Landskroon Pinotage 2008 21/11/2010:As a wine writer I have the privilege of tasting some of the country’s most celebrated wines. And there are some really great wines out there, particularly when you dip into those costing R500 a bottle — and more. But life isn’t all Champagne and caviar. Sometimes we just want a good wine to share with a friend. Wine is all about balance, and we need to balance the wine with the occasion. Just as we don’t enjoy wines where the wood in dominant, or the acidity is searingly overpowering, so we don’t always want a wine that will dominate the conversation. When good friends chat over a glass of wine, the wine should form a background – rather that stealing the spotlight. There are other things to discuss, apart from wine. I opened a bottle of Landskroon’s delightful 2008 Pinotage recently, to share with a good friend, and we sipped and chatted happily. Conversation ranged from politics to music, good books, sailing, travel and food. And occasionally – just occasionally, one of us would take a sip and say: “Damn! This is good stuff.” Landskroon’s Pinotage is a fresh, lively drink with a sweet-and-sour tang of cranberries and ripe plums. Not too sweet, not too sour, not too tannic, but certainly not by any means dull. And it’s not one of our new world style tutti-frutti fruit bombs by any means. Very, very more-ish. I bought it in a local wine shop for R45 (Obviously not very local as I live in “dry” Fish Hoek) and I’ll certainly be back before long for another couple of bottles. Balanced? I’d say so. It provides that perfect balance between price and quality. For most of us, that’s always important. Zonnebloem Limited Releases 16/11/2010:I am sometimes asked about wineries that produce “limited release” or “reserve” versions of wines they have in their normal ranges. Are they really better, or merely more expensive than the “standard” versions? I tasted Zonnebloem’s two Limited Edition releases this week and, yes, I believe they are rather special. There’s a 2010 Sauvignon Blanc and a 2008 Shiraz. Big companies like Distell receive grapes from all areas of the Cape and produce wines in very large volumes. But occasionally a very special batch comes into the cellar and is treated separately – nursed and monitored apart from the bulk of the wine, and if it comes up to expectations it is considered for release as a limited release wine. They’re not produced every year. The Sauvignon Blanc 2010 is what good Sauvignon Blanc is all about – it has all the grassy, green pepper and gooseberry flavours that make this varietal so charming if it’s done well. It’s big and fresh and juicy with ripe pineapple wafts and a long, clean finish. And at around R60 a bottle it represents pretty good value. I’d like to drink it with pork chops or seared tuna. Or maybe just on its own as a chilled sundowner. The 2008 Shiraz is also unmistakably Shiraz in character – spicy and smoky, with welcoming ripe plum flavours. It’s been in oak barrels for 14 months, but the wood flavours are very subtle and kept firmly in the background. It’s drinking well now, but I think it will mature elegantly over the next two or three years (if you have the patience and storage). It’s been priced at around R100 a bottle, and, considering only about 9000 litres were made, that’s not a bad price. It would go well with a big roast leg of Karoo lamb for your Christmas Eve dinner. (And if you think R100 is a lot to pay for a bottle of good wine, wait until you see the price of a leg of lamb!) La Motte Shiraz 2008 14/11/2010:All the good things you expect from a shiraz are here in abundance – spicy wafts of cloves, cinnamon and nutmeg on the nose, followed by fresh cranberry fruit, a hint of fresh-ground pepper and a long, clean finish. Flavours unfold on the tongue, layer by layer. At this stage it’s quite youthful and tangy. I’d keep it at least another two years if I had the patience. The spice and fruit make it an ideal companion to a venison pie – or even paired with your Christmas turkey. Expect to pay about R100 a bottle, but shop around. Solms-Delta Gemoedsrus 2009 09/11/2010:Whether you like them or not, the wines of Solms-Delta are always intriguingly different. I recently tasted their Gemoedsrus fortified Shiraz 2009, made from grapes that were desiccated on the vine. In other words, the stalks were crushed some time before the harvest, cutting off the supply of sap to the berries, which then shrivelled and dried in the sun. The starved berries developed a very concentrated flavour by the time they were picked. The resulting wine is a sweet-sour drink, reminiscent of cranberries, ending on a dry, almost dusty note. I found myself going back for a second and third sip, just to make sure I really had tasted what I thought I had. It’s rather charming and I think it would go well with a blue cheese on a cracker at the end of a meal. Maybe you could serve it with your Christmas turkey. Don’t get too carried away if you plan to drive home afterwards. The Solms-Delta Desiccated Shiraz is fortified to a hefty 18,5% alcohol. You’ll sleep like a baby. Incidentally, “Gemoedsrus” translates as “Peace of Mind.” Oak Valley Sauvignon Blanc 05/11/2010: Wine merchants tell me it’s difficult to sell older vintages of white wine. Apparently South African customers always want the very latest vintage of any white wine. This is a pity, because there are many excellent white wines made to last – and develop – for many years. I recently tasted a line-up of all the vintages of Oak Valley Sauvignon Blanc, from the 2003 (maiden vintage) up to the 2010 (not yet released). Those older vintages are drinking well now – they’ve developed an intriguing complexity and elegance they couldn’t possibly have had when they were new. The ’03 is still lively and packed with tropical fruit flavours. I enjoyed it as much as the ’08, which is very subtle and understated, but still with a fresh pineapple and melon character. It’s interesting to note that Oak Valley began using screw-cap closures from 2005, and they’ve bottled vintages equally under cork and screw-cap since then. The results are worth noting. Throughout the range screw-caps give a greater consistency, with hardly any variation from one bottle to the next. Wines bottled under cork vary noticeably from bottle to bottle, but – here’s the rub! – a good cork-sealed wine does seem to be better than a good screw-capped one. Now the choice is yours. Do you go for a screw-capped wi
ne you know will be consistently good, or take a chance on getting one which may be superb, but could also be underwhelming? The good news is that all the Oak Valley wines we tasted were delicious, no matter how they were sealed. Knorhoek Cabernet Sauvignon 2007 02/11/2010: The name Knorhoek has always fascinated me – “growling corner”. For many years my only contact with it was the sign that said “Knorhoek Pad” pointing along the road that led to Delheim and Miuratie. The farm wasn’t open to the public. Apparently the name dates back to the 1700s, when the Dutch East India Company employee, Martin Melck, named it: “de plaats waar de leeuwen knorren” – the place where the lions roar. Melck gave the property to his daughter as a wedding gift and it has been in Van Niekerk family ever since. But it’s only in the last 10 years that wines have been produced under the Knorhoek label, and they’ve been pretty spectacular from the start, gathering a rich harvest of gold and double gold medals. I believe the Van Niekerks did produce some wines back in the 1930s, but only for family and friends, unlabelled. Winemaker Arno Albertyn describes 2007 as a magical year for red wines. The ’07 Knorhoek Cabernet Sauvignon is a big, powerful wine, rich and complex, with typical cassis flavour and some savoury notes underpinned by nice firm, but not aggressive tannins. I believe it will last a long time (not in my wine cupboard!) and be the perfect companion to serious, meaty dishes like roast venison or Karoo mutton. It costs just under R100 a bottle at the cellar. I’d recommend setting aside a bottle for your Christmas dinner. Groote Post Old Man’s Blend White 28/10/2010: If it weren’t for the god-awful piece of road from the N7 to Groote Post cellar I’d probably go there far more often than I do. In any case, it’s worth a few bone-jarring bumps to taste their great wines. The bad bit isn’t very long, anyway. This cellar is a real treasure chest, offering reliable, honest wines at sensible prices. I recently re-tasted their latest vintage of Old Man’s Blend White, made of Sauvignon Blanc, Chenin Blanc and Semillon. It’s such a treat! You get flavours of pineapple, lime, green apple and peach, with a nice crisp, but not searing, acidity. I think it’s a perfect seafood accompaniment, but pleasant as a casual summer sundowner on its own. Reasonably priced at R46,50 a bottle, it comes in a handy screw-cap bottle, so it’s ideal to keep in the fridge for an occasion sip while you’re doing the household chores. Durbanville Hills Sauvignon Blanc 2009 26/10/2010: It seems every winemaker feels obliged to produce a Sauvignon Blanc – and many of them make really dreadful wines. In far too many cases Sauvignon Blancs are made green and acidic enough to remove the enamel from your teeth. I think the grapes must be picked too soon, or grown in areas where the soil – or climate – is simply not right for the variety. But when they do get it right, Sauvignon Blanc can be charming and refreshing. Such a wine is the Durbanville Hills Sauvignon Blanc 2009. Cellarmaster Martin Moore produces three different Sauvignon Blancs in the cellar – all very drinkable and generous in character. The one labelled simply Durbanville Hills is the “standard” one, made in large quantities. But there’s nothing mass-produced about the character of the wine, which is elegant and delicate and packed with soft, tropical fruit flavours – guava, melon and a suggestion of peach. There’s also a nice underlying hint of green pepper. It’s the perfect wine to enjoy with a chicken salad or smoked salmon with a trickle of lemon juice. I’d also serve it on its own at the beginning of a meal, as a pleasant aperitif, particularly at a summer lunch. Incidentally, the other two sauvignon blancs from Durbanville are in the Biesjes Craal and Rhinofields ranges. Both scored four stars in the 2010 Platter Guide. This standard version scored three. Sensibly, it comes sealed with a screw cap – always a plus in my book. Secateurs Red Blend 2007 25/10/2010: There’s something very charming about the wines from Adi Badenhorst’s cellar in the Swartland. Some might call him a bit of a maverick because he dares to explore different styles and unusual blends. His Secateurs Red Blend 2007, for example, contains Shiraz, Cabernet Sauvignon, Pinotage, Merlot, Carignan, Cinsault and Grenache. All the grapes were fermented together in concrete tanks, then transferred to older barrels to mature for 14 months. As can be expected, the result is a wonderfully complex experience. Layers of berry flavours, ripe plums, spices and herbs unfold on the tongue. The 2007 is reaching an exciting stage now, crisp and tangy with a nice tannic bite. I’d like to taste it again in a couple of years to see how it’s developed. My guess is it will grow to elegant greatness in another four or five years. Adi’s rather cheeky approach to winemaking is reflected in his wine’s label. A tiny black-backed jackal can be seen sneaking off to the right. I’m told the jackal’s purpose is to mark the exact half-way mark of the bottle. I certainly didn’t stop there. My jackal was left far above the high-water mark. Vergenoegd Terrace Bay 2003 23/10/2010: Most wines made today are meant to be enjoyed fairly young. This is because few modern homes have the facilities for proper wine storage. Research has shown that about 90% of all wines are consumed within 24 hours of being bought. There are, however, still some vintners who produce serious wines meant for long ageing. One of these is John Faure of Vergenoegd Estate. Vergenoegd has been in the Faure family for six generations, so they’ve had plenty of time to work out what wine styles suit the farm’s terroir best. I tasted John’s Terrace Bay 2003 red blend recently and found it delicious. Seven years old and still fresh and lively. In fact, I think it had some years to go before reaching its peak. I was sad that it was my last bottle. Terrace Bay is made from a blend of five different red grape varieties and unfolds on the tongue to reveal layers of spice, black cherries and ripe fruit with a suggestion of mint, rich and supple. The finish lingers on and on. The final glass from the bottle showed some tartrate crystal sediment, which I always think is a good sign. It shows the wine has not been over-filtered. You’re getting the whole lot. Woolworths Organic Feeding Duck Chardonnay 21/10/2010: I’m afraid my initial reaction to any wine that’s labelled “organic” is one of irritation. For me, wine is there for pure enjoyment. I don’t need to save the planet while I’m enjoying it. It’s rather like drinking decaffeinated coffee or diet cooldrinks. What’s the point? So I admit I approached the Woolworths Organic Feeding Duck Chardonnay with some reluctance. Of course I was merely being churlish. One should approach every wine with an open mouth – er – mind. This is a delightful Chardonnay with a nice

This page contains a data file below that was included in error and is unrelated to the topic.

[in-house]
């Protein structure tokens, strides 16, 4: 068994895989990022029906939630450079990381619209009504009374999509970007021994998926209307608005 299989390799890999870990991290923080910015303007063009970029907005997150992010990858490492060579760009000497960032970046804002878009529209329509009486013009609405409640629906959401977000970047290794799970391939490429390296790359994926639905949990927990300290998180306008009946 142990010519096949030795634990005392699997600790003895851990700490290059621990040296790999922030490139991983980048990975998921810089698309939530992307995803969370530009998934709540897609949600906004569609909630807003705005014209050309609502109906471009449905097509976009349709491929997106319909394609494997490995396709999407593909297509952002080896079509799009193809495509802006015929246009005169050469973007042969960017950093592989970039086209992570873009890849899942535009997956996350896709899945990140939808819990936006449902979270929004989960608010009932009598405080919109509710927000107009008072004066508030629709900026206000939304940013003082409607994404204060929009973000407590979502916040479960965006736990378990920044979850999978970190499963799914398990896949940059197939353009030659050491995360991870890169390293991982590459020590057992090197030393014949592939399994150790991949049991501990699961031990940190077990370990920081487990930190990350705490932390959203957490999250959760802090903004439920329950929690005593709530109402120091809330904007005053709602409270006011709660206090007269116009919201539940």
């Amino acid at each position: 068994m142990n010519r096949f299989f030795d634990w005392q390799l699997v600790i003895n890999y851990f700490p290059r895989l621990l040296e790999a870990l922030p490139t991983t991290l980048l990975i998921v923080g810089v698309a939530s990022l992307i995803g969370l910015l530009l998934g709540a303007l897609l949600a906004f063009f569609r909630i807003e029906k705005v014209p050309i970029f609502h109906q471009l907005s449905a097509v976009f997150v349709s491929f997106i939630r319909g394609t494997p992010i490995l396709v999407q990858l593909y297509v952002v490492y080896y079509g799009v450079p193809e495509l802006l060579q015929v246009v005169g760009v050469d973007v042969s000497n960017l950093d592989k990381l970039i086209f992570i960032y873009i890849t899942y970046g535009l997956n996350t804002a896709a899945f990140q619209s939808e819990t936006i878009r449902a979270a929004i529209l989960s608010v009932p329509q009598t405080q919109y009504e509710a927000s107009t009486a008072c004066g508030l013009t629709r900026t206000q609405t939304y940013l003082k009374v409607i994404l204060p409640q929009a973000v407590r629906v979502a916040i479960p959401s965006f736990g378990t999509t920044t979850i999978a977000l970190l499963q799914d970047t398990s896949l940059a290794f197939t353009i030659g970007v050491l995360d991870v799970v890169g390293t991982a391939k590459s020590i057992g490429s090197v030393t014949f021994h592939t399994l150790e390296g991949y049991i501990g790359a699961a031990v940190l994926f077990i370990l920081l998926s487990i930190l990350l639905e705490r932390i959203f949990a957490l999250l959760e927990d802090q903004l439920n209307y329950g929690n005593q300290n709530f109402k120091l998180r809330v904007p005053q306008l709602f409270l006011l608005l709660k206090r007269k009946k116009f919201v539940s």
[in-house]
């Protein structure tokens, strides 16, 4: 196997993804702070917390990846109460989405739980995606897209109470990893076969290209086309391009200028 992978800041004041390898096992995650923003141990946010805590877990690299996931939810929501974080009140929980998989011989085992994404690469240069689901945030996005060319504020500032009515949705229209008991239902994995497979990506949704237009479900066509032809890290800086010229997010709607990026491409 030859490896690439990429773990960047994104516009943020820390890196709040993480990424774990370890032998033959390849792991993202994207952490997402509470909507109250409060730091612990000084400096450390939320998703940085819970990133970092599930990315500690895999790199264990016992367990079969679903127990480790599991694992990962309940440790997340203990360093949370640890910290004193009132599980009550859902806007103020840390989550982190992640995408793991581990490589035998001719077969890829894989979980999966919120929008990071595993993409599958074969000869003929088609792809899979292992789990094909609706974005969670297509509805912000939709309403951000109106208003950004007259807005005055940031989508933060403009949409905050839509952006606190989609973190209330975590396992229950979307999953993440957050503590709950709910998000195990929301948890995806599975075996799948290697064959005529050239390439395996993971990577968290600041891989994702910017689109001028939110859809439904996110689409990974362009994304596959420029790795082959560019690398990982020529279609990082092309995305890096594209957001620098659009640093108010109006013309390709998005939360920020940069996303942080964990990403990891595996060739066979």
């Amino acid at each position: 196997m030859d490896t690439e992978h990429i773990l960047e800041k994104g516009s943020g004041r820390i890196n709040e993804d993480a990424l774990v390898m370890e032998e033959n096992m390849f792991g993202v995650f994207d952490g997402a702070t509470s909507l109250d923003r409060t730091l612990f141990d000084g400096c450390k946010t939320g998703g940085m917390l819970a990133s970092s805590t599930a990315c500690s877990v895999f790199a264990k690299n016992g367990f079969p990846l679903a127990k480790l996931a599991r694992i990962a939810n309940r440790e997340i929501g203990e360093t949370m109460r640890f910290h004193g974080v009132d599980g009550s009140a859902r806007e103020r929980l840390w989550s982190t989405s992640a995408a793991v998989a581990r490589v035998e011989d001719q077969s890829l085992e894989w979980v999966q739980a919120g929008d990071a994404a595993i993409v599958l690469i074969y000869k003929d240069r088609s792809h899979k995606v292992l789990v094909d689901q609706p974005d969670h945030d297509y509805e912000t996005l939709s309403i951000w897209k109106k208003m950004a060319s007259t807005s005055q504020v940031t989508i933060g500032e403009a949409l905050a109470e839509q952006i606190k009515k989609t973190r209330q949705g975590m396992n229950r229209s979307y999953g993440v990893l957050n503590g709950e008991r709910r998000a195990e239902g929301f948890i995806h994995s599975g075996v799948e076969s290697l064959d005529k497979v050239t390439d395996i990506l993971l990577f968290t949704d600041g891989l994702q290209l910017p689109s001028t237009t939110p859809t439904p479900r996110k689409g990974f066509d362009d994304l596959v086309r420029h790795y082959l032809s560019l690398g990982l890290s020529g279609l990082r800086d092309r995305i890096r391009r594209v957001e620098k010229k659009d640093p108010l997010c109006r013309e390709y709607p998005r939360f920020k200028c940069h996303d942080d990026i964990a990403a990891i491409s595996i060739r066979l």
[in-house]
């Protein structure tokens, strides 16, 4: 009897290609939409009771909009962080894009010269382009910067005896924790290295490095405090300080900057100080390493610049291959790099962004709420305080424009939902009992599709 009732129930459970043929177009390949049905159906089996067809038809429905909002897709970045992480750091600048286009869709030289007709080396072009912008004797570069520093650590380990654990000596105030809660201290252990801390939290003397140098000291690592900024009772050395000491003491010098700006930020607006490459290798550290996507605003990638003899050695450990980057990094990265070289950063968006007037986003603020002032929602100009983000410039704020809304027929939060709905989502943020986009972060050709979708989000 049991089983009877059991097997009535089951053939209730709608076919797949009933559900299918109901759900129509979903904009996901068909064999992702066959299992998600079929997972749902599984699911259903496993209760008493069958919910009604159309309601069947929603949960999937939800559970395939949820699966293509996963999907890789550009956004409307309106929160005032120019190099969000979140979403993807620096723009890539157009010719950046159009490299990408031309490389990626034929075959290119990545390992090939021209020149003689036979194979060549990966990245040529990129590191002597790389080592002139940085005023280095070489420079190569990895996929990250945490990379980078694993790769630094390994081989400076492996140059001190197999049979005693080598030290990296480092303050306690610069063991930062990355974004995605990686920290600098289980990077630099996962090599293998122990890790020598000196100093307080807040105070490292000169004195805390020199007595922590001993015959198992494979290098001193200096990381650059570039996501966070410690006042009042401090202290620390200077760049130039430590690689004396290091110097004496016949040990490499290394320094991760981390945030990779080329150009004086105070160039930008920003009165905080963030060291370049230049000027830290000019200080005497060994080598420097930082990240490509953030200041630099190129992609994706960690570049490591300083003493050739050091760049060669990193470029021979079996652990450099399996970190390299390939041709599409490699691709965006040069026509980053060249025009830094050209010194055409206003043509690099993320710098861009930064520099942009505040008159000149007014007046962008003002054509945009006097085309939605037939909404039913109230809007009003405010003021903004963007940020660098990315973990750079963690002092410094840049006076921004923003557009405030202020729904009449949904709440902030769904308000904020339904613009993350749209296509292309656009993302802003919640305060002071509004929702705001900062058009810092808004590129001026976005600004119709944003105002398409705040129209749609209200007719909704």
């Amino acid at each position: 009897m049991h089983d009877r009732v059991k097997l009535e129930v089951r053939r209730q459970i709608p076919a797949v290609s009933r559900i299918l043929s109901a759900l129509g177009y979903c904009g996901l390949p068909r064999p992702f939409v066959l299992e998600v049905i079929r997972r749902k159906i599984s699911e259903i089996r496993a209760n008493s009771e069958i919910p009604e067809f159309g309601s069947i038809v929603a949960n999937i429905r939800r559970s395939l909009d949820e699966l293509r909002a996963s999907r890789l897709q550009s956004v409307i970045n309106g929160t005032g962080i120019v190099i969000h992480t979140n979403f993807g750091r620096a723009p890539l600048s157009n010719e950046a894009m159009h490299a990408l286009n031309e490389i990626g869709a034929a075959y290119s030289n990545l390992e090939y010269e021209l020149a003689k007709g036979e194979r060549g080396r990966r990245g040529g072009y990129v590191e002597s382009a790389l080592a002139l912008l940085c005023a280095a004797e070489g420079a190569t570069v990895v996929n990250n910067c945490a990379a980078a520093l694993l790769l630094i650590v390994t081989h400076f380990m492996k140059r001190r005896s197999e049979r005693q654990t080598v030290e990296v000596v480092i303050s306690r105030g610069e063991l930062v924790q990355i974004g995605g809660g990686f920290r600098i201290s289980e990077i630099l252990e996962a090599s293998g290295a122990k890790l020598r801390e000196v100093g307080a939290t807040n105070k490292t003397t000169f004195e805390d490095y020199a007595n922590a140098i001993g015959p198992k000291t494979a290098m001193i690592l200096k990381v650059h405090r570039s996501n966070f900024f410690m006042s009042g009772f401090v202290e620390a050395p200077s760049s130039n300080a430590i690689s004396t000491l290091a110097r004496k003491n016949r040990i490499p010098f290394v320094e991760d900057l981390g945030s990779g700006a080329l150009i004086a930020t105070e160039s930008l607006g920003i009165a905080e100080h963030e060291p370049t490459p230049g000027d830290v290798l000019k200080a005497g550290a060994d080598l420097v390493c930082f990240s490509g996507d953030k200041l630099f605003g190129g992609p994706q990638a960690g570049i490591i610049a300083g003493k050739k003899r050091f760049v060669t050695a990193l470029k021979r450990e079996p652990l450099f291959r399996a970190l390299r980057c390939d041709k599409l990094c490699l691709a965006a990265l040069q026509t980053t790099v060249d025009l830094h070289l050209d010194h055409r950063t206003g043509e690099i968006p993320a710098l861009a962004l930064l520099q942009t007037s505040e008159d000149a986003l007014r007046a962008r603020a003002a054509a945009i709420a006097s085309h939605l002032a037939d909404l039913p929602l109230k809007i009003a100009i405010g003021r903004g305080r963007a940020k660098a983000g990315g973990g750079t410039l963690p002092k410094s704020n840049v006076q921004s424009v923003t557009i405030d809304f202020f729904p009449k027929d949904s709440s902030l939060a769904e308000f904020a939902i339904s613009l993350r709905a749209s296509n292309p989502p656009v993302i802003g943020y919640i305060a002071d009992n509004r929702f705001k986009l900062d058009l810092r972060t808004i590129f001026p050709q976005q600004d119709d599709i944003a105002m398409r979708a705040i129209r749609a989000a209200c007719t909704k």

warm-biscuit character from spending some time of the lees (spent yeast cells). It offers pleasing layers of flavour – peaches, dried fruit and herbs – in a gently accessible drink that will go very well with almost any summer food like salads, cheeses, cold meats or chicken. Like most Woolworths wines, it’s reasonably priced. It was produced for the chain by Stellar Organic Winery up in Vredendal, and the label says no pesticides were used in the vineyards from which it was made. That’s actually a good thing to know. Residues from pesticides all find their way to the sea eventually, and then we eat poisoned fish. The rather unusual names comes from the fact that a team of ducks roams the vineyard to destroy snails and other pests. Maybe I’m ready to save the planet after all. Painted Wolf The Den Cabernet Sauvignon 12/10/2010: There’s a whole pack of wines in the Painted Wolf range. The label refers to the highly endangered African Wild Dog and each of the wines bears a picture of these colourful animals. Winemaker Jeremy Borg produces three ranges in the series — The Pack, Cape Hunting range and The Den. The Den Cabernet Sauvignon is a smooth, easy-drinking wine with lovely berry flavours — blackberries and cranberries up front. There’s some nice grippy tannin holding it together, but no roughness or harshness. The wine’s drinking well now, but I suspect it will mature rather nicely for another couple of years. I think it would go perfectly with Italian food or a juicy hamburger. At about R50 a bottle it’s pretty good value as an everyday food accompaniment. Knorhoek Two Cubs Rosé & Two Cubs Red Blend 06/10/2010: Not every wine occasion calls for great and serious award-winning drinks. Most of the time we just want a pleasing wine to enjoy without ceremony, in good company. This is exactly what Knorhoek’s Two Cubs range of wines offers. They’re playful and zesty. The Two Cubs Rosé is a pretty pink blend of Pinotage, Cabernet Sauvignon and Merlot that offers lovely fresh berry flavours and a clean dry finish – perfect for outdoor lunches or light seafood dishes.The Two Cubs Red Blend 2008 (Merlot, Cabernet Sauvignon, Cabernet Franc and Pinotage with a tiny splash of Viognier for added zest) is delightfully smooth and silky, with flavours of red berries and a hint of coffee in the background. I’d serve it with a mutton bredie or at a braai. It’s friendly and accessible without any grand pretensions. Allée Bleue Dry Rosé 29/09/2010: I have often said I felt a dry rosé was the perfect kind of wine for a South African summer drink. I’m also on record as saying Shiraz seems to be the grape that fares best in almost every wine region of this country. So I was delighted to taste winemaker Van Zyl du Toit’s Allée Bleue Dry Rosé, which is make from Shiraz grapes. It’s a pretty pink wine with the scent of ripe strawberries and roses, and the subtle flavour of spicy cherries with a crisp dry acid balance. It sells for R32 a bottle on the farm, making it excellent value for your money. I think it’s the sort of wine hat would go well with a grilled lamb chop, but I’d suggest it was perfect to sip on its own a warm summer evening on the patio. Neethlingshof Owl Post Pinotage 23/09/2010: I was delighted to taste the recently released 2008 Neethlingshof Owl Post Pinotage. This curiously named wine was labelled in honour of the owls that keep Neethlingshof’s vineyards free of rodents that were damaging the root systems of the vines. Posts have been erected at various points of the farm, and owls use them as perches from which they guard the vineyards at night. To make this truly delicious wine the vineyard was divided into three blocks, each of which was given completely different leaf canopy management to achieve three different grape flavour profles.The three resulting pickings were vinified separately, aged in separate Hungarian, French and American barrels and then blended together and bottled. The result is full-flavoured and complex, with rich savoury notes, dark fruit and silky soft tannins. It’s delicious right now, but could age elegantly for at least another five years. It’s a wine for collectors and should sell for about R130 a bottle. La Brie Shiraz-Viognier 17/09/2010: What a delight to taste La Bri’s 2007 Shiraz-Viognier! It’s a soft and elegant red wine with wonderfully smooth tannins and a suggestion of violets on the nose. The flavours are softly spicy and the finish lingers on and on. I expected quite a fiery kick from the 15% alcohol, but time seems to have integrated it it so smoothly with the spice and berry flavours that it’s hardly noticeable. If you have any in your cellar, it’s worth opening now, although it should last a good couple of years yet if you’re not in a hurry